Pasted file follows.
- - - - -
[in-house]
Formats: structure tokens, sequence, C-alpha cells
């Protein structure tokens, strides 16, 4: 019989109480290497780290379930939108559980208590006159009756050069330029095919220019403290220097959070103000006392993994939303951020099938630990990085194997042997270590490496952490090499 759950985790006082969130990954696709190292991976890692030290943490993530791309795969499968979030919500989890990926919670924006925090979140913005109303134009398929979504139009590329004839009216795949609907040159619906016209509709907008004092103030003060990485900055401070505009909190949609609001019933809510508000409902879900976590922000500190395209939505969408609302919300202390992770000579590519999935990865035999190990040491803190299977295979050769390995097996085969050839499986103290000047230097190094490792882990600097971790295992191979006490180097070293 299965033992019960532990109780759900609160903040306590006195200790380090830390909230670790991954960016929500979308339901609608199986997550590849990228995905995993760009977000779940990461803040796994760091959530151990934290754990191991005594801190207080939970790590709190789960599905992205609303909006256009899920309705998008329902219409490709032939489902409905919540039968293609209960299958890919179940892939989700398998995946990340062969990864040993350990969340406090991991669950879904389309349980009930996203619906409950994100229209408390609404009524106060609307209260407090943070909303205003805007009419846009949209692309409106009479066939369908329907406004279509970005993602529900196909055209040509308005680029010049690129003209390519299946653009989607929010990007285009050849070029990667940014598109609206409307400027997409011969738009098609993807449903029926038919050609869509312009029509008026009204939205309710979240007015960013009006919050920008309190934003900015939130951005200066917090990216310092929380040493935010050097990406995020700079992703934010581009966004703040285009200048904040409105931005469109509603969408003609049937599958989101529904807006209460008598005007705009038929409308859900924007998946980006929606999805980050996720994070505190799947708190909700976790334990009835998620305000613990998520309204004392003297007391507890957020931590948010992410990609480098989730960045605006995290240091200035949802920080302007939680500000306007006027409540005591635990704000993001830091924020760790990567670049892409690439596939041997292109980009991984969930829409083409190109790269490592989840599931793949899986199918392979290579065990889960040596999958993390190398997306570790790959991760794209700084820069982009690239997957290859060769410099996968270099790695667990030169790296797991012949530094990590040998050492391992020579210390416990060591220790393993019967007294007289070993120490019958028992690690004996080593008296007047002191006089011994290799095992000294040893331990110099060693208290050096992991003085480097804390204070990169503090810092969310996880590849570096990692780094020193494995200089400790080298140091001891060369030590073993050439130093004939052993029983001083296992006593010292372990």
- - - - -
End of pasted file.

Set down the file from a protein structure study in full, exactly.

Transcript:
[in-house]
Formats: structure tokens, sequence, C-alpha cells
């Protein structure tokens, strides 16, 4: 019989109480290497780290379930939108559980208590006159009756050069330029095919220019403290220097959070103000006392993994939303951020099938630990990085194997042997270590490496952490090499 759950985790006082969130990954696709190292991976890692030290943490993530791309795969499968979030919500989890990926919670924006925090979140913005109303134009398929979504139009590329004839009216795949609907040159619906016209509709907008004092103030003060990485900055401070505009909190949609609001019933809510508000409902879900976590922000500190395209939505969408609302919300202390992770000579590519999935990865035999190990040491803190299977295979050769390995097996085969050839499986103290000047230097190094490792882990600097971790295992191979006490180097070293 299965033992019960532990109780759900609160903040306590006195200790380090830390909230670790991954960016929500979308339901609608199986997550590849990228995905995993760009977000779940990461803040796994760091959530151990934290754990191991005594801190207080939970790590709190789960599905992205609303909006256009899920309705998008329902219409490709032939489902409905919540039968293609209960299958890919179940892939989700398998995946990340062969990864040993350990969340406090991991669950879904389309349980009930996203619906409950994100229209408390609404009524106060609307209260407090943070909303205003805007009419846009949209692309409106009479066939369908329907406004279509970005993602529900196909055209040509308005680029010049690129003209390519299946653009989607929010990007285009050849070029990667940014598109609206409307400027997409011969738009098609993807449903029926038919050609869509312009029509008026009204939205309710979240007015960013009006919050920008309190934003900015939130951005200066917090990216310092929380040493935010050097990406995020700079992703934010581009966004703040285009200048904040409105931005469109509603969408003609049937599958989101529904807006209460008598005007705009038929409308859900924007998946980006929606999805980050996720994070505190799947708190909700976790334990009835998620305000613990998520309204004392003297007391507890957020931590948010992410990609480098989730960045605006995290240091200035949802920080302007939680500000306007006027409540005591635990704000993001830091924020760790990567670049892409690439596939041997292109980009991984969930829409083409190109790269490592989840599931793949899986199918392979290579065990889960040596999958993390190398997306570790790959991760794209700084820069982009690239997957290859060769410099996968270099790695667990030169790296797991012949530094990590040998050492391992020579210390416990060591220790393993019967007294007289070993120490019958028992690690004996080593008296007047002191006089011994290799095992000294040893331990110099060693208290050096992991003085480097804390204070990169503090810092969310996880590849570096990692780094020193494995200089400790080298140091001891060369030590073993050439130093004939052993029983001083296992006593010292372990």